input scrap3.th2
    join line1@branch1:0   line2:end
    join line2@branch1:end line3:0
    join line1@branch2:0   line1:end
    join line2@branch2:end line2:0
    map map3
      #preview below map2@branch2

Notice the naming of the stations in the scraps. For example scrap1 has the stations of survey1 and survey2. Therefore in the definition of the points of type “station” you must give the full name of the station, e.g., “1@scrap1”. Likewise the full name must be used in the “equate” command of the file “branch1.th”. In scrap3 and in the file “cave.th”, which stay at a higher level, the stations are referred to with the subsurvey suffix too, e.g., “2@survey3.branch2”.

Finally the configuration file has the commands

    source cave.th
    select map3@cave
    export map ...

The first says to use the file “cave.th”. The second says to select the map map3 for drawing. The third says which output to generate and how. The result is shown in the figure below.

select (thconfig command)
The “select” command is important when one wants an output with a specific structure. The argument of the “select” command must be a map. It is not possible to “select” scraps. If there are several maps and there is no “select” command the output contains all the maps, even the partial maps that are commented in the global one [thwiki 13, 16]. If there are maps, the scraps not included in any map do not appear in the output. It is possible to repeat the “select” command more than once in the configuration file. All the selected maps appear in the output.

There is only one selection in a configuration file. Therefore it is not possible to select a map, export it in a file, unselect it, and select another map to export on a second file. To have outputs with different selections you need distinct configuration files.

With a double click on the map name in the “Map structure” control of the compilation window, a “select” command for that map is inserted in the configuration file.

 Outcome of the example


3.1.4 Names

Organizing the names of the stations and keep that into account may be hard with a large cave. The prefix command allows to add a prefix to the names imported with the input command, thus reducing the chances of name conflicts.

For example (A. Atkinson 2005-12-22):

prefix name1 > input filename1.th2 > endprefix

S. Mudrak reply:

I am not sure, whether we have understood. From my point of view, everything > you described would work - without needs of knowing this global dataset > structure. Assuming the most simple scenario: >
You have a centerline in survex. There is only one survey “entrance” and > stations are named from 0 to 10. In therion, your dataset (entrance.th) will > be like (… assuming in entrance.th2> stations are without any > prefix - named just 0,1,..,10):
>  >   import entrance.3d -surveys use
 >   survey entrance
 >     input entrance.th2
 >   endsurvey

> >

Now you have two such directories: entrance> and continuation> for example. In survex, you have a global file named cave.3d> where stations from entrance > dataset look like cave.entrance.1> and from second dataset cave.continuation.1> and cave.3d> is in the upper level directory. >
Now the corresponding cave.th> file in this directory will be like:
>  >   import cave.3d -surveys use
 >   survey cave
 >     input entrance/entrance.th
 >     input continuation/continuation.th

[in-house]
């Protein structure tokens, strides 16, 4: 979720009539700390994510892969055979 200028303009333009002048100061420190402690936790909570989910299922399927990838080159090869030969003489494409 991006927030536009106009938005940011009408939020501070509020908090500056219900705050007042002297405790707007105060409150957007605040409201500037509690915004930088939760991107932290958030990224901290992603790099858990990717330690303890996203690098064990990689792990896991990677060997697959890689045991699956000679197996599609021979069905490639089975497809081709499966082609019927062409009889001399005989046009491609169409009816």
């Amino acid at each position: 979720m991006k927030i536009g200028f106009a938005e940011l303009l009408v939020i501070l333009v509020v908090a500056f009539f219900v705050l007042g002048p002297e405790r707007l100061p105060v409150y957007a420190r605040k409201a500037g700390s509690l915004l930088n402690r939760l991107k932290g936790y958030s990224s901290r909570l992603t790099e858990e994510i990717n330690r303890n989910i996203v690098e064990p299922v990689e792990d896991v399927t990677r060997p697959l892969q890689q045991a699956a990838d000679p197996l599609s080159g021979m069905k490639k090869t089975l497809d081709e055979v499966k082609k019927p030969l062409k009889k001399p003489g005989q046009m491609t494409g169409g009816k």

>   endsurvey

> >

And that's all. You are able to work on single piece without knowing global > data structure. You may send only directory continuation> to somebody > without any files from top level directory and it will work. He may edit > it, send it back to you and it will work also. If he will rename this > survey, you just change references in cave.th> and that's all. I do > not see any of problems you have described. >
> Also if I understand you correctly, I would have to edit every station name > > in all the th2 file. >
Certainly not. It looks I missed something. I was wondering, why you use such > a long station names… I need to check your source files once more, may be your > problem is different. >
> From a users point of view, a possible solution is to use some sort of > > prefix name - endprefix that would use the survex naming structure ie add > > name.* to all the stations. >
Scrap already has this possibility via -station-names option. You may add > prefixes or suffixes if you like. >
OK, I will check your files more in the detail, may be I will understand. But > today, thinking is a little bit difficult for me - I drunk something last > night > and I slept only 3 hours… Probably when I will wake up tomorrow, everything > will be clear. >

The “outline” option specifies on which side of a line there is the rock. In general it has value “out” for the walls of the cave and value “in” for the walls (type “wall”) of rock pillars between the two branches of a loop.

Furthermore the contour of s scrap must not intersect itself. If this happens MetaPost gives a warning message: “Warning: scrap outline intersects itself”. You can see what therion thinks is the interior of the cave by coloring the drawing with the layout option “-color map-fg X” (where X is the color or the word “altitude”). The color can be a single number between 0 and 100 for a grey level (0 blak, 100 white), or three numbers between 0 and 100 for the three RGB (red, green, blue) components. For instance “color map-fg 80” gives a light gray, “color map-fg [100 0 0]” gives a full red.

There is also an option for the color of the background, “map-bg”. Other objects that can be colored are “preview-above” and “preview-below”.

reverse (line)